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China’s Big Credit Score Idea: Should You Be Scared?

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Imagine a “credit score” that didn’t measure the likelihood that you will pay bills, but instead the likelihood that you’ll be a troublemaker. To your town, or your company or your government.

Your “citizen score” would drop if you posted anything negative on social media — or if any of your friends posted anything negative. Your purchase habits would also be tracked and scrutinized. Buying video games would hurt your score, for example.

As with credit scores, any drop in “citizen scores” would have real consequences. Citizens with lower scores would have a harder time getting paperwork from the government, such as travel visas.

And the scores are public. Anyone can see your numeric reputation. Citizens wouldn’t be able to avoid comparing themselves to one another, and the social consequences of that would be obvious. Who wants to date or hire someone who can’t be trusted to leave the country?

This Orwellian vision is at the moment, fortunately, just a product of an active imagination — but a very informed one. Jay Stanley is a policy analyst for the American Civil Liberties Union (ACLU) and recently wrote a piece speculating on the consequences of efforts by the Chinese government to launch a credit scoring system that utilizes many of the data sources (including social media accounts) referenced above.

‘Authoritarianism, Gamified’

“The more I learn about it, the more nightmarish it seems,” he wrote. “China appears to be leveraging all the tools of the information age — electronic purchasing data, social networks, algorithmic sorting — to construct the ultimate tool of social control. It is, as one commentator put it, ‘authoritarianism, gamified.’ “

Violent oppression is passé, he wrote, and it is being replaced by far more sinister and sneaky ways of controlling a population.

“(It is) much subtler and more effective to pressure people, to turn the exercise of power from a hammer, striking the body politic from without, into a drug, which permeates social life from within and shapes it in the desired directions,” he wrote. “In today’s world, all the tools are in place to allow a government to do just that in stunningly subtle yet powerful ways, and the Chinese government appears to be wasting no time in exploiting that potential to the fullest.”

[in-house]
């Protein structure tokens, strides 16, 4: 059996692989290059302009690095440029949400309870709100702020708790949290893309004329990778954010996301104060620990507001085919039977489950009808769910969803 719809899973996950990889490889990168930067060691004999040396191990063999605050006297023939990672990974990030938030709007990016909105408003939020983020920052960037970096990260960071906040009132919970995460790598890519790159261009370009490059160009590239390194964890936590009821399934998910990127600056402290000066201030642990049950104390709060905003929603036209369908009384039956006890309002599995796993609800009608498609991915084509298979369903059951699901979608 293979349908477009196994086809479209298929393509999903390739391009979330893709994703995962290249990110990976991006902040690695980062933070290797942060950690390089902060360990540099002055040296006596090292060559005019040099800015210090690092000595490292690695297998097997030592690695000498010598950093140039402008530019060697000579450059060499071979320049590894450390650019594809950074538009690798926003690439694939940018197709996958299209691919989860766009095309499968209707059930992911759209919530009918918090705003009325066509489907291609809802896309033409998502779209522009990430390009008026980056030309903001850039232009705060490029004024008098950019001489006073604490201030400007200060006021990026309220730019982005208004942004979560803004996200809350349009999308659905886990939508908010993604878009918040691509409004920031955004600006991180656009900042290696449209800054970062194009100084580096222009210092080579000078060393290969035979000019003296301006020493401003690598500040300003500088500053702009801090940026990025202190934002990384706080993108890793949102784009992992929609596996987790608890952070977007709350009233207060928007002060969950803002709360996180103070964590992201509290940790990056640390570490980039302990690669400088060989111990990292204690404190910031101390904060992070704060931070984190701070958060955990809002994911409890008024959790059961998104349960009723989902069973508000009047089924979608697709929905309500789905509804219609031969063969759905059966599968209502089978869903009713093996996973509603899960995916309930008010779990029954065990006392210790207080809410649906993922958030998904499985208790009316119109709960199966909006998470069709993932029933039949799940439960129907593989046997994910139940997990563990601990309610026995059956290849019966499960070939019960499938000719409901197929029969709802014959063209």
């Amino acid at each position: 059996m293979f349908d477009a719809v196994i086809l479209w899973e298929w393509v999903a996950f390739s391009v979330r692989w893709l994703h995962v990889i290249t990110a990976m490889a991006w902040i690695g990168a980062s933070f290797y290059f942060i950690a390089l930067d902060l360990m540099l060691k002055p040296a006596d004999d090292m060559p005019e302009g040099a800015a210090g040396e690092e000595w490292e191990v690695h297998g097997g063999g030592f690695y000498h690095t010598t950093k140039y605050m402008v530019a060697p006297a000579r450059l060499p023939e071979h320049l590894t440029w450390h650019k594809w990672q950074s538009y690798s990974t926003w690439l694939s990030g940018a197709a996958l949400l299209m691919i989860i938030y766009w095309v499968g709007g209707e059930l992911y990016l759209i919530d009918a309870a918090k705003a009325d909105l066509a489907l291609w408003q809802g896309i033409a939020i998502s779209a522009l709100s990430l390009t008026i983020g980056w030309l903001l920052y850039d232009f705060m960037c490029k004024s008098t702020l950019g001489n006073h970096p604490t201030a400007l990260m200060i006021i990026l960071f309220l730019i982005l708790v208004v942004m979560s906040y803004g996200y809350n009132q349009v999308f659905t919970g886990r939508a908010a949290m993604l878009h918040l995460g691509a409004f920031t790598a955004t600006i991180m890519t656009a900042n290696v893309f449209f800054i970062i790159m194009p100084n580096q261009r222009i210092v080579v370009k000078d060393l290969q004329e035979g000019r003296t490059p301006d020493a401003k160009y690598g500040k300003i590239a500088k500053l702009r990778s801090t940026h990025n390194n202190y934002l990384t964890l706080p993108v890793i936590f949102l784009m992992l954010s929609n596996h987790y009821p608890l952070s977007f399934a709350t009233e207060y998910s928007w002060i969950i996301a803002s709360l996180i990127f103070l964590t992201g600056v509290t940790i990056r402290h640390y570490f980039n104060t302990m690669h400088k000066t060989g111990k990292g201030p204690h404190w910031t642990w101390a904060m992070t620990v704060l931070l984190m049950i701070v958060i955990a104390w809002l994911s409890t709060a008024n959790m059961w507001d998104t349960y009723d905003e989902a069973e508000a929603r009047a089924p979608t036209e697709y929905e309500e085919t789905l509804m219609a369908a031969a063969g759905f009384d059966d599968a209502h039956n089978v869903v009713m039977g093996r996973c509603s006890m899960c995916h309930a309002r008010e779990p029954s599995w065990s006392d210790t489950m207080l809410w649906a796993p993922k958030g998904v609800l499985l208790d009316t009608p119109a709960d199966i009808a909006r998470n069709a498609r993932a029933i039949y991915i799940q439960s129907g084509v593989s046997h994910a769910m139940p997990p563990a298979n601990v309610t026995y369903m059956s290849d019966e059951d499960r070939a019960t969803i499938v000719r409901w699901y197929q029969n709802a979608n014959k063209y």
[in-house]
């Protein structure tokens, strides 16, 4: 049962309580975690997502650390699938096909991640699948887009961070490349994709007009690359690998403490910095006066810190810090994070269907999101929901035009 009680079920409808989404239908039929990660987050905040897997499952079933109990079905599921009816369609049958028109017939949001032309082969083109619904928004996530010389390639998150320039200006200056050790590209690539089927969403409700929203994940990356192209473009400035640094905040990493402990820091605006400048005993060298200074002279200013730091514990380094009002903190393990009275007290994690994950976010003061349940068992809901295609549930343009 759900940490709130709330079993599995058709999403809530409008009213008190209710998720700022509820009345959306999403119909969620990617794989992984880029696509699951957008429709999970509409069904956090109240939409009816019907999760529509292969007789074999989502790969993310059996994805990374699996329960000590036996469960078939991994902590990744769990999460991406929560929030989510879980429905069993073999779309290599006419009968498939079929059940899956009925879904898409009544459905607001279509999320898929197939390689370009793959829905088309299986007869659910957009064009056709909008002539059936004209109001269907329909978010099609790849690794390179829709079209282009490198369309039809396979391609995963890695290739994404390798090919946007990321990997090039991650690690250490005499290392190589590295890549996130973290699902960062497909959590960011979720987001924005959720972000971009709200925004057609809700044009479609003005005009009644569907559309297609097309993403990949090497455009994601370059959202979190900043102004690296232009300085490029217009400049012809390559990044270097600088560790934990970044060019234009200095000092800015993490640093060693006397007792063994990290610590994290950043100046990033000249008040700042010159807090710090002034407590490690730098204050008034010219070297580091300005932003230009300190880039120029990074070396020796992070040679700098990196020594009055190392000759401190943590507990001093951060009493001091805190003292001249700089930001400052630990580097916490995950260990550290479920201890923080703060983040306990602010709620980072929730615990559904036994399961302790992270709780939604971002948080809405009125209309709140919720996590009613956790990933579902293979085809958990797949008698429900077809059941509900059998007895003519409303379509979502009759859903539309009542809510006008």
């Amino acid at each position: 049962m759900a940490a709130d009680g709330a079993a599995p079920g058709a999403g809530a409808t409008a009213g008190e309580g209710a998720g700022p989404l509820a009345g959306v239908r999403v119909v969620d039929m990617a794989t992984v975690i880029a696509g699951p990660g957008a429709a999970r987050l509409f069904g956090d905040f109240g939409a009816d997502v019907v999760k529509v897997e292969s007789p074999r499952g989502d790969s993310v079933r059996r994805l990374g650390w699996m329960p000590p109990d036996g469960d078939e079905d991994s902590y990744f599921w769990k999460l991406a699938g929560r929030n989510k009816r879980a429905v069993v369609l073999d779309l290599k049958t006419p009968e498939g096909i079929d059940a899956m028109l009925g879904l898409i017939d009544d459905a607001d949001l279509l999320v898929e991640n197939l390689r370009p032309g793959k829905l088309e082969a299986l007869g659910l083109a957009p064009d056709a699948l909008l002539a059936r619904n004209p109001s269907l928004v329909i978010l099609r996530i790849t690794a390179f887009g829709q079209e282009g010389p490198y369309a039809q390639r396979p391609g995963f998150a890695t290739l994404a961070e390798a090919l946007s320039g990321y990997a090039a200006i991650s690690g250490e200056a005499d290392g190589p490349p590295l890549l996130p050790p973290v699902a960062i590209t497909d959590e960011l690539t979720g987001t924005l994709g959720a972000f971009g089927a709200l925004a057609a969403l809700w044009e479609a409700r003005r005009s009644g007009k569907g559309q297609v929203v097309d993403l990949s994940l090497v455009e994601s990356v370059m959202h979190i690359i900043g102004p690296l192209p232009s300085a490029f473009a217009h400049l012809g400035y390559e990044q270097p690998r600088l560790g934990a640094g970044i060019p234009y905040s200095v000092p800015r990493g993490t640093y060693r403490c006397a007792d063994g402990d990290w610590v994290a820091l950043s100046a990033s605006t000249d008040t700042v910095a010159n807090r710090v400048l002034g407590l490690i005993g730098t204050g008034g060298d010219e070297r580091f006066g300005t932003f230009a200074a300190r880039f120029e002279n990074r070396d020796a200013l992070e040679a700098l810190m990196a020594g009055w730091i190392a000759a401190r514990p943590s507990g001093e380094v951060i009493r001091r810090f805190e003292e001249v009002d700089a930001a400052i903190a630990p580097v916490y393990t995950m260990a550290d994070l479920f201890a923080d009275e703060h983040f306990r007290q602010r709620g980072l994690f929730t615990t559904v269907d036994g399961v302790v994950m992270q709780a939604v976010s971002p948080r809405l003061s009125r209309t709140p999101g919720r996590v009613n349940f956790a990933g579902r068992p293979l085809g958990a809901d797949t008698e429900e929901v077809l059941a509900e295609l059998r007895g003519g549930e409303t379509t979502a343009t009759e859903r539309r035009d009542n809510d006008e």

Fortunately, other observers say Stanley’s dire description of China’s credit score adventures are at the very least premature, and perhaps exaggerated. TechinAsia.com reports that Stanley has conflated features of credit scores recently begun by private corporations and a government credit score program that doesn’t become mandatory for citizens until 2020.

On the other hand, there’s no reason such a system might not eventually emerge — a “credit” scoring system that rewards sincerity with social perks — and no reason the Chinese government wouldn’t do it, wrote Charlie Custer.

“It seems likely that some of the ACLU’s fears might eventually come true,” Custer said. “If the government wants its credit system to enforce social morality, then collecting data on everything from political activities to purchase histories might well be on the table. And there’s little in the Chinese government’s history to suggest it would be unwilling to construct such a credit system and make it mandatory.”

Could the U.S. Digitize Morality?

But that’s China. Stanley’s real point was this: Could something similar happen in the U.S.? While it’s hard to imagine an electorate that won’t tolerate gun owner registration tolerating the creation of something like a “citizen score” here, one shouldn’t dismiss the Orwellian notions out of hand. In the U.S., consumer advocates are more worried of the offender being a dot-com than a dot-gov.

Just last month, a firm working on an app got a round of pre-launch press by revealing that its forthcoming software would be something like a “Yelp for People.” Everyone — members or not — would be allowed to rate everyone else, essentially creating a massive gossip database. After backlash, the firm publicly backed off its plans a bit.